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Players Association agrees to deal with Uber on safe-rides app


Wednesday's health and safety news from the world of sports:

* The NFL Players Association has teamed up with Uber Technologies to create a program of safe rides for NFL players, the New York Times reported.

The N.F.L. players association hopes to address the issue in a new partnership it has formed with the technology firm Uber, which makes a smartphone app that acts as a digital dispatcher for people looking for a taxi or a car service.

The service, which is available in more than half of the N.F.L.'s cities, will allow players and their families to hail a ride in minutes with a few taps on their phone. Uber's service would complement an existing program run by the union in which players can summon a car by placing a phone call. Because Uber relies on G.P.S., players will not need to know the precise address of their location to get a ride home. "This generation is more tied to having a mobile device," said DeMaurice Smith, the executive director of the players association, who has used Uber for more than a year. "If we can move to a world where we are using the phenomenon to increase the safety of our players, then the partnership with Uber is a no-brainer."

Uber already works with professional sports teams including the San Francisco Giants and with prominent players like Kevin Love of the Minnesota Timberwolves. The company operates in 17 of the N.F.L.'s 31 cities, but it has been unable to break into markets like Houston and Miami because of regulations governing taxi companies.

Players will be offered $200 in credits as an inducement to use the service, which begins next week.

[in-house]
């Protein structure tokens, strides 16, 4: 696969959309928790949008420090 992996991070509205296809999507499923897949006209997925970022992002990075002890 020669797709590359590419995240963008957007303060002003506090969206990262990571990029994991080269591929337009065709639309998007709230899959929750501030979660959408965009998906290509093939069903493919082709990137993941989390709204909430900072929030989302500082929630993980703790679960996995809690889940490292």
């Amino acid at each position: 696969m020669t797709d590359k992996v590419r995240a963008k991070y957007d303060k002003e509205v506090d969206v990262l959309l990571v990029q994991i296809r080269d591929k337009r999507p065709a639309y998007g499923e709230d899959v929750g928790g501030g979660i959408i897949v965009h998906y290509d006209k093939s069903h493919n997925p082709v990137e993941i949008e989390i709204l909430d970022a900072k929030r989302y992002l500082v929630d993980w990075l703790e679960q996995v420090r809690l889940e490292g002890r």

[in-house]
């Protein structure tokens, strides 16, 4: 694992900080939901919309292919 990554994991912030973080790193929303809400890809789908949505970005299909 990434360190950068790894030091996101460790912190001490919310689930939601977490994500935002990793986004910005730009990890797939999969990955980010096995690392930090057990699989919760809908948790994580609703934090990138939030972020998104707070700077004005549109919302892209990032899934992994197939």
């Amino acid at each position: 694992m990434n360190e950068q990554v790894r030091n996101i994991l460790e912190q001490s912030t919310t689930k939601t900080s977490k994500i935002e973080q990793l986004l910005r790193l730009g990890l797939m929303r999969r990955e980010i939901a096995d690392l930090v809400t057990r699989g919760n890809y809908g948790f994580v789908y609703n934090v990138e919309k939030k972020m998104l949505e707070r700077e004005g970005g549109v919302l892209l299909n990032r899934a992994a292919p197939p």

* Online Athens in Georgia looked at the Cedar Shoals High School football team, one of 33 high school pilot programs in the country to use the Heads Up Football program.

There are a lot of ways to get a concussion in football. The most common cause is when a player's head hits the ground, said Cedar Shoals athletic director Roger Edmonds. Concussions can even happen when there's no head contact, say medical professionals.

But the new Heads Up program will help reduce concussions, said Edmonds and Cedar Shoals High School head football coach Chris Davis. The program is also endorsed by the National Federation of State High School Associations.

The aim is to get players to tackle at the shoulder, avoiding the head.

"I think it makes the game safer for everybody," he said. "We're trying to do the right thing for our kids. We're going to be as proactive as we can."

* Digital Trends examined the variety of technologies available to help football players prevent and diagnose concussions.

* A Deseret News columnist asked if the San Francisco 49ers did Austin Collie a favor by cutting him.

* The Maryland Gazette wrote about concussion awareness among its area high schools using the Heads Up Football program.

* Baltimore Magazine previewed the Heads Up Football events surrounding the Baltimore Ravens' opening-day festivities on Thursday.

* reported how the Heads Up Football program is being used to take the head out of football tackles in Bothell, Wash.

* Idaho State Journal published tips for helping parents keep kids safe during athletic events.

* Medical Daily published a report that said women could prevent ACL injuries with a different landing technique.

-- Bill Bradley, contributing editor



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